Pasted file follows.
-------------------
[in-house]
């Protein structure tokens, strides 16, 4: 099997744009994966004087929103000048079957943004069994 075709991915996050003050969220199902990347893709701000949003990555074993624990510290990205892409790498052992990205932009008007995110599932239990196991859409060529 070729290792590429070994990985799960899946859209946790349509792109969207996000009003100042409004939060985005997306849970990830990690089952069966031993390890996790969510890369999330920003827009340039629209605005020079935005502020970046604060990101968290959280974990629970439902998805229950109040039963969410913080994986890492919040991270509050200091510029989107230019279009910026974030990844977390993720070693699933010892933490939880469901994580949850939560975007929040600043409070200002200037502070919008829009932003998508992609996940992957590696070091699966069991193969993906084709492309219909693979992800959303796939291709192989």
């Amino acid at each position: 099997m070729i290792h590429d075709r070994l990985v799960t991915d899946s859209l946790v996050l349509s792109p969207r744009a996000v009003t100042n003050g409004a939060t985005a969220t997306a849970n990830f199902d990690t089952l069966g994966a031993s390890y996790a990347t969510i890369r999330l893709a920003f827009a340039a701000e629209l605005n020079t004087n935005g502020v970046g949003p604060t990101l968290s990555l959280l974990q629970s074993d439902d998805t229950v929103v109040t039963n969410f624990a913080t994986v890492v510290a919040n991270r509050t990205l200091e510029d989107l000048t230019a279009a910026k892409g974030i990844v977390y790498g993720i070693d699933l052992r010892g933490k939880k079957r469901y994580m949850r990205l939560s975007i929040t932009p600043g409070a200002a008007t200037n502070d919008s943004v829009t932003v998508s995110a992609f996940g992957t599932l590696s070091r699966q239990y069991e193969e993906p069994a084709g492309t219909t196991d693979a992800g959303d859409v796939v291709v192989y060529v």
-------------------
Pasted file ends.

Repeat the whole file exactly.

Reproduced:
[in-house]
């Protein structure tokens, strides 16, 4: 099997744009994966004087929103000048079957943004069994 075709991915996050003050969220199902990347893709701000949003990555074993624990510290990205892409790498052992990205932009008007995110599932239990196991859409060529 070729290792590429070994990985799960899946859209946790349509792109969207996000009003100042409004939060985005997306849970990830990690089952069966031993390890996790969510890369999330920003827009340039629209605005020079935005502020970046604060990101968290959280974990629970439902998805229950109040039963969410913080994986890492919040991270509050200091510029989107230019279009910026974030990844977390993720070693699933010892933490939880469901994580949850939560975007929040600043409070200002200037502070919008829009932003998508992609996940992957590696070091699966069991193969993906084709492309219909693979992800959303796939291709192989």
């Amino acid at each position: 099997m070729i290792h590429d075709r070994l990985v799960t991915d899946s859209l946790v996050l349509s792109p969207r744009a996000v009003t100042n003050g409004a939060t985005a969220t997306a849970n990830f199902d990690t089952l069966g994966a031993s390890y996790a990347t969510i890369r999330l893709a920003f827009a340039a701000e629209l605005n020079t004087n935005g502020v970046g949003p604060t990101l968290s990555l959280l974990q629970s074993d439902d998805t229950v929103v109040t039963n969410f624990a913080t994986v890492v510290a919040n991270r509050t990205l200091e510029d989107l000048t230019a279009a910026k892409g974030i990844v977390y790498g993720i070693d699933l052992r010892g933490k939880k079957r469901y994580m949850r990205l939560s975007i929040t932009p600043g409070a200002a008007t200037n502070d919008s943004v829009t932003v998508s995110a992609f996940g992957t599932l590696s070091r699966q239990y069991e193969e993906p069994a084709g492309t219909t196991d693979a992800g959303d859409v796939v291709v192989y060529v």